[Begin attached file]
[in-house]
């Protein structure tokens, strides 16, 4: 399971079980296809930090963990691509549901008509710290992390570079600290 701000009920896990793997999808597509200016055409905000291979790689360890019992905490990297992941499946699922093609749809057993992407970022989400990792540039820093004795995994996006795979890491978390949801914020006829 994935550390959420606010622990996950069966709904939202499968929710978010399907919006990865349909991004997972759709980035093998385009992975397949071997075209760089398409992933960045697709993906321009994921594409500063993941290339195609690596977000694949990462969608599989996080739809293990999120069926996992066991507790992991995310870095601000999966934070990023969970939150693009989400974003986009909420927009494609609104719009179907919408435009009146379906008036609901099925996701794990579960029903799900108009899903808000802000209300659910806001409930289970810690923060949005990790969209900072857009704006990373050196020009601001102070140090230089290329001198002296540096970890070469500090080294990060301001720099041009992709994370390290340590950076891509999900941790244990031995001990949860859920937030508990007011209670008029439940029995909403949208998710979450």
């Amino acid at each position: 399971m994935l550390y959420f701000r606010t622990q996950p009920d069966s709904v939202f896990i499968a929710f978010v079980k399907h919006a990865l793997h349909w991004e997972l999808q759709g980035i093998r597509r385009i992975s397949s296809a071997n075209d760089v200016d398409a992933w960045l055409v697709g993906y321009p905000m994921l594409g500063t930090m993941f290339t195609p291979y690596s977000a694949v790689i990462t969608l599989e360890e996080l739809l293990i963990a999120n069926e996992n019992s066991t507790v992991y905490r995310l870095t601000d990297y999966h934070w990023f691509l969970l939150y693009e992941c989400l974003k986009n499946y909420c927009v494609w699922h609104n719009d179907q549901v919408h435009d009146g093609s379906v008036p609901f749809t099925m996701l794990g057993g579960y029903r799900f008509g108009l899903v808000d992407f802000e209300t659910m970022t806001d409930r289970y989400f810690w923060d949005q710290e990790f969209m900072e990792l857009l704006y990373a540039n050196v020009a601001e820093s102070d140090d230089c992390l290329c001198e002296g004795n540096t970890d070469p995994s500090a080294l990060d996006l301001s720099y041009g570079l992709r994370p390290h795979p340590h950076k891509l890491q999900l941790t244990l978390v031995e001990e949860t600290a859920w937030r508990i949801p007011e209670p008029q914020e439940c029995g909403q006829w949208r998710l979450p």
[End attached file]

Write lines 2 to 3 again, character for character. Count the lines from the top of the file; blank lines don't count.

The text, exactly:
């Protein structure tokens, strides 16, 4: 399971079980296809930090963990691509549901008509710290992390570079600290 701000009920896990793997999808597509200016055409905000291979790689360890019992905490990297992941499946699922093609749809057993992407970022989400990792540039820093004795995994996006795979890491978390949801914020006829 994935550390959420606010622990996950069966709904939202499968929710978010399907919006990865349909991004997972759709980035093998385009992975397949071997075209760089398409992933960045697709993906321009994921594409500063993941290339195609690596977000694949990462969608599989996080739809293990999120069926996992066991507790992991995310870095601000999966934070990023969970939150693009989400974003986009909420927009494609609104719009179907919408435009009146379906008036609901099925996701794990579960029903799900108009899903808000802000209300659910806001409930289970810690923060949005990790969209900072857009704006990373050196020009601001102070140090230089290329001198002296540096970890070469500090080294990060301001720099041009992709994370390290340590950076891509999900941790244990031995001990949860859920937030508990007011209670008029439940029995909403949208998710979450």
């Amino acid at each position: 399971m994935l550390y959420f701000r606010t622990q996950p009920d069966s709904v939202f896990i499968a929710f978010v079980k399907h919006a990865l793997h349909w991004e997972l999808q759709g980035i093998r597509r385009i992975s397949s296809a071997n075209d760089v200016d398409a992933w960045l055409v697709g993906y321009p905000m994921l594409g500063t930090m993941f290339t195609p291979y690596s977000a694949v790689i990462t969608l599989e360890e996080l739809l293990i963990a999120n069926e996992n019992s066991t507790v992991y905490r995310l870095t601000d990297y999966h934070w990023f691509l969970l939150y693009e992941c989400l974003k986009n499946y909420c927009v494609w699922h609104n719009d179907q549901v919408h435009d009146g093609s379906v008036p609901f749809t099925m996701l794990g057993g579960y029903r799900f008509g108009l899903v808000d992407f802000e209300t659910m970022t806001d409930r289970y989400f810690w923060d949005q710290e990790f969209m900072e990792l857009l704006y990373a540039n050196v020009a601001e820093s102070d140090d230089c992390l290329c001198e002296g004795n540096t970890d070469p995994s500090a080294l990060d996006l301001s720099y041009g570079l992709r994370p390290h795979p340590h950076k891509l890491q999900l941790t244990l978390v031995e001990e949860t600290a859920w937030r508990i949801p007011e209670p008029q914020e439940c029995g909403q006829w949208r998710l979450p």